Shortly after the UK government imposed its first Covid lockdown in March 2020, Sandhya Iyer, chief executive of personnel consultancy The HR Dept, received an unusual request from a client.
There was one employee, nearing the end of her six-month probation, who was struggling to perform her job at an acceptable level while working from home. Iyer found this strange, as the person in question had performed well until the lockdown. Rather than immediately begin a formal review, Iyer spoke to the employee, who revealed that her partner was subjecting her to domestic abuse.
He had been violent, breaking electrical appliances, and he had even confiscated his laptop to prevent him from working.
Despite the government’s work-from-home edict, Iyer and her team made a special case for her to return to headquarters. They activated an employee assistance program, allowing her to access therapy services in the privacy of a boardroom.
With the company’s support, the employee was finally able to leave her abuser and keep her job.
Domestic violence is not just a personal problem
Taking this experience into account – and the belief that even the smallest employers should have a policy in place to support victims of domestic violence – the Human Resources Department has partnered with Employers Initiative Ambassador Sharon Livermore on domestic violence. Livermore’s former employer had him take five days of annual leave to attend the trial of his abusive former partner.
In March 2021, ‘Sharon’s Policy’ was published as a guide for UK employers of all sizes. The first thing the document does, Iyer says, is make employers aware that domestic violence also has a significant impact in the workplace.
And, as the pandemic has brought about the massive convergence of family and work life, more and more companies are recognizing the role they have to play in acknowledging and addressing domestic violence. In the 12 months to March 2021, the number of police-recorded domestic violence incidents in England and Wales increased by 6% year-on-year, ending a long-term downward trend. The BBC called the upsurge an “epidemic under the pandemic”.
Iyer explains, “It’s about having a policy that encourages employees to come to their employer and say, ‘I have this problem. Could you please help me?’ We need to find a way to support these people in a way that doesn’t treat their cases as a matter of normal performance. This almost gives them the benefit of being treated as a protected feature.
Victim Support as a Growing Voluntary Corporate Movement
Company policies on domestic violence should be as common as occupational health and safety guidelines, especially given the rise of remote working. So says Catrin Lewis, Head of Global Engagement and Communications at Reward Gateway. Having worked within the employee engagement platform for a decade, she has expanded her role over the past two years to become the firm’s main point of contact for its policy of supporting victims of domestic violence. .
Created in May 2020, this comprehensive package includes paid leave to allow victims to seek legal advice and financial support to cover these expenses as well as the cost of finding new accommodation. Reward Gateway’s decision is part of a growing voluntary corporate movement in the UK, which has seen big companies such as Vodafone take the lead in offering paid leave to victims of abuse.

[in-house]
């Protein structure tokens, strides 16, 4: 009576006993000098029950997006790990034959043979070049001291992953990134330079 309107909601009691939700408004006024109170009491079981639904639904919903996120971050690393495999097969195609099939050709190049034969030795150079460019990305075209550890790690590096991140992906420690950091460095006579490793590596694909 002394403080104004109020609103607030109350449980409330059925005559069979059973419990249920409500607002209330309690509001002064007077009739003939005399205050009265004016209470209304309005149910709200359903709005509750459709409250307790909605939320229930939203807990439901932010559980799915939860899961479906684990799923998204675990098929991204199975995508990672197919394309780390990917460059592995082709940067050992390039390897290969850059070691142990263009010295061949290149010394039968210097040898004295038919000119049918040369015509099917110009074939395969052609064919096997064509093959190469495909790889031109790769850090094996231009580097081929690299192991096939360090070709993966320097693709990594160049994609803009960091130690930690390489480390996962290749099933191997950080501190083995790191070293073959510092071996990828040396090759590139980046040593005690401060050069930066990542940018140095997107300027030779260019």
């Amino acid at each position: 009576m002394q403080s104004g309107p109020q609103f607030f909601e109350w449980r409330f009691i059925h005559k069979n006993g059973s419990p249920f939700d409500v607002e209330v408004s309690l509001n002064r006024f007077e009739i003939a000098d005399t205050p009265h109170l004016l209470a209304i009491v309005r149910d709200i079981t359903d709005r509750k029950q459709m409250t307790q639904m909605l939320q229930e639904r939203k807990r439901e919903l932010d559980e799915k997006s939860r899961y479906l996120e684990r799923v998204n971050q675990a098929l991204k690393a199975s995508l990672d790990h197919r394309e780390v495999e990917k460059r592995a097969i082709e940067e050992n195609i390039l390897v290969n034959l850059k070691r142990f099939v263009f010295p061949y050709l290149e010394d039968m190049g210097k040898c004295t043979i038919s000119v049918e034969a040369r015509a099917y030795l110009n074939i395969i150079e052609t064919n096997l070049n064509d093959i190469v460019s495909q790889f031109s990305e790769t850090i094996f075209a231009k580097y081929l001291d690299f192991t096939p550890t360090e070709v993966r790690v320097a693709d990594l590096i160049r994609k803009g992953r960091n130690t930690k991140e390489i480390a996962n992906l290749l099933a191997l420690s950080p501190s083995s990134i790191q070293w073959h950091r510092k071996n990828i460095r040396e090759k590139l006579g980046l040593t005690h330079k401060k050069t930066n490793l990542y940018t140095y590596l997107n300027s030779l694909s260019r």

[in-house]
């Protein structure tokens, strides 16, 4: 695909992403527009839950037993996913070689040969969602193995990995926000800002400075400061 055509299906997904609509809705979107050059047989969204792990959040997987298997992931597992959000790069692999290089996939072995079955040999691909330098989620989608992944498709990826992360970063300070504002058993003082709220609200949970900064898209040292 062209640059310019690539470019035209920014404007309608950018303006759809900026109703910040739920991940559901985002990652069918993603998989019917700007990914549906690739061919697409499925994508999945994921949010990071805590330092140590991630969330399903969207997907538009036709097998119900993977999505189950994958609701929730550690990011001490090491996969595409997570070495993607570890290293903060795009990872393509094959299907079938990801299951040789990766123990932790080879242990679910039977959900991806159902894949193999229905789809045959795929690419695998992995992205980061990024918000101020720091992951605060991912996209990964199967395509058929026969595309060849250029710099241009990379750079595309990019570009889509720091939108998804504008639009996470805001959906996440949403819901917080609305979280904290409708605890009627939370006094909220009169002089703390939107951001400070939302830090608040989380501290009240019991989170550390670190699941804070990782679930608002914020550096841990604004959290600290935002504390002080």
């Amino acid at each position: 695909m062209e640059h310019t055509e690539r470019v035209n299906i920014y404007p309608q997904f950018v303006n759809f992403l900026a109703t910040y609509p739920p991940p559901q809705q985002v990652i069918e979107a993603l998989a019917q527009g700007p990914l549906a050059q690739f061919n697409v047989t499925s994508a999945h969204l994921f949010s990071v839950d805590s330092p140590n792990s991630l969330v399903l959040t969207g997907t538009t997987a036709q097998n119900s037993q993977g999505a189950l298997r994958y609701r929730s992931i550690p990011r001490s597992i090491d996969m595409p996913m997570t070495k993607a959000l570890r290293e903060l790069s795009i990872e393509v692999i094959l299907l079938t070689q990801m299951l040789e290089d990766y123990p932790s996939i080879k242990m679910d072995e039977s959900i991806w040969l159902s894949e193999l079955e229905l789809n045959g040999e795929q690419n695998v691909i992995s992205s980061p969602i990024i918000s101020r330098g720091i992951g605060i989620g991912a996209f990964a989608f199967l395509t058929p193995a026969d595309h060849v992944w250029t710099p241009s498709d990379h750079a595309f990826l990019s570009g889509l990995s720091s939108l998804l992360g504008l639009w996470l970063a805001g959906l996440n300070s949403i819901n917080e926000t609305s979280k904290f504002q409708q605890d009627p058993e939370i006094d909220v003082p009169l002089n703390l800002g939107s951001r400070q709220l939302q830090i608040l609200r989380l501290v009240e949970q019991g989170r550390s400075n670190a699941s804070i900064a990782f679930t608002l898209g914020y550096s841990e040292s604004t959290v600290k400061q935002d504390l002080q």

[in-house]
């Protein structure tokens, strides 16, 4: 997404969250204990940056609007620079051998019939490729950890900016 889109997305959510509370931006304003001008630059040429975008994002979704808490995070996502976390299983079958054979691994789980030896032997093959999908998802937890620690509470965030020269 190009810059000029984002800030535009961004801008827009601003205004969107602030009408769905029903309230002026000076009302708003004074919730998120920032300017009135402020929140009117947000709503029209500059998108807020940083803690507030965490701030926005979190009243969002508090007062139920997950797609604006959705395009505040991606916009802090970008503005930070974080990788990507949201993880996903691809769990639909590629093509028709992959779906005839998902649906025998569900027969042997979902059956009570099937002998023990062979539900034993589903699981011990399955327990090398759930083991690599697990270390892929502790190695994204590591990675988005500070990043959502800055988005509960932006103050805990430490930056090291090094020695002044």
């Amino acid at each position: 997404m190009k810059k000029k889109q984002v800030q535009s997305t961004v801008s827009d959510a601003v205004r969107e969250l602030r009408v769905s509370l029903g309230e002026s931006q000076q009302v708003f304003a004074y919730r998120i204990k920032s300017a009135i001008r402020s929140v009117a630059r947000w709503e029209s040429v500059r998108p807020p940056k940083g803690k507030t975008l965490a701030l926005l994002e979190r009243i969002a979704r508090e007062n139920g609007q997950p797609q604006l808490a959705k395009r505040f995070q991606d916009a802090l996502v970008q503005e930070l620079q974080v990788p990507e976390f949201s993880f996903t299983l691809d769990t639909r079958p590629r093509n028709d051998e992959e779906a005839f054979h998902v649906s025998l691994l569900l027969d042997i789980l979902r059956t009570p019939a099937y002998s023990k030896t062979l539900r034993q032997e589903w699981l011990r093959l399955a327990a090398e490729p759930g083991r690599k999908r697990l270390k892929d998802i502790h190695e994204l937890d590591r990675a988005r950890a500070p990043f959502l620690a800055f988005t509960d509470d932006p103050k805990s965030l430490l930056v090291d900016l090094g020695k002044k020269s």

In the meantime, governments in other jurisdictions have legislated to ensure that such support is given. In the United States, for example, Missouri has become the 35th state to require employers to provide victims with a minimum period of unpaid leave. The Australian government offers paid support, with activist groups also demanding statutory support from employers. New Zealand imposed paid leave for victims of domestic violence in 2018.
“It goes hand in hand with being a responsible business and helping to support local services, which are under huge pressure as many budgets have been cut for charities that focus on this kind of work. things,” Lewis says. “So what can your company do to give back and support? »
She adds that employers can also make a difference by acting as a less intimidating alternative to the police. Lewis speaks from experience, having worked for nearly three years as an investigator with Thames Valley Police.
“Some people may not relate to a uniform or feel like they can trust it. But, if you have a good manager and a good employer, they can kind of hold your hand through it all. of the process,” she says.
Work may also be the only space in which a victim feels safe enough to talk about their experiences, especially if they are being watched by their abuser in other areas of their life.
Consider the worst case scenario
Just because Britain’s Covid restrictions in the UK have eased doesn’t mean it won’t necessarily lead to a drop in the number of abuse cases, warns Lewis.
“It’s not something that tends to go away in a relationship once it’s been there. And if the numbers stay high, there won’t be enough support, so people in that situation will be waiting a long time. for help,” she predicts. “We wanted to remove any friction, help them get to the front of the line, and pay for legal assistance. It’s not a lot of money for us as a business, but it’s something that would have a huge impact for anyone who needs it.
Lewis and his team are only too aware of the impact of domestic violence on victims’ well-being and job performance. They also have the worst-case scenario in mind.
“If one of your employees were to die as a result of domestic violence,” she says, “what impact would that have on your business?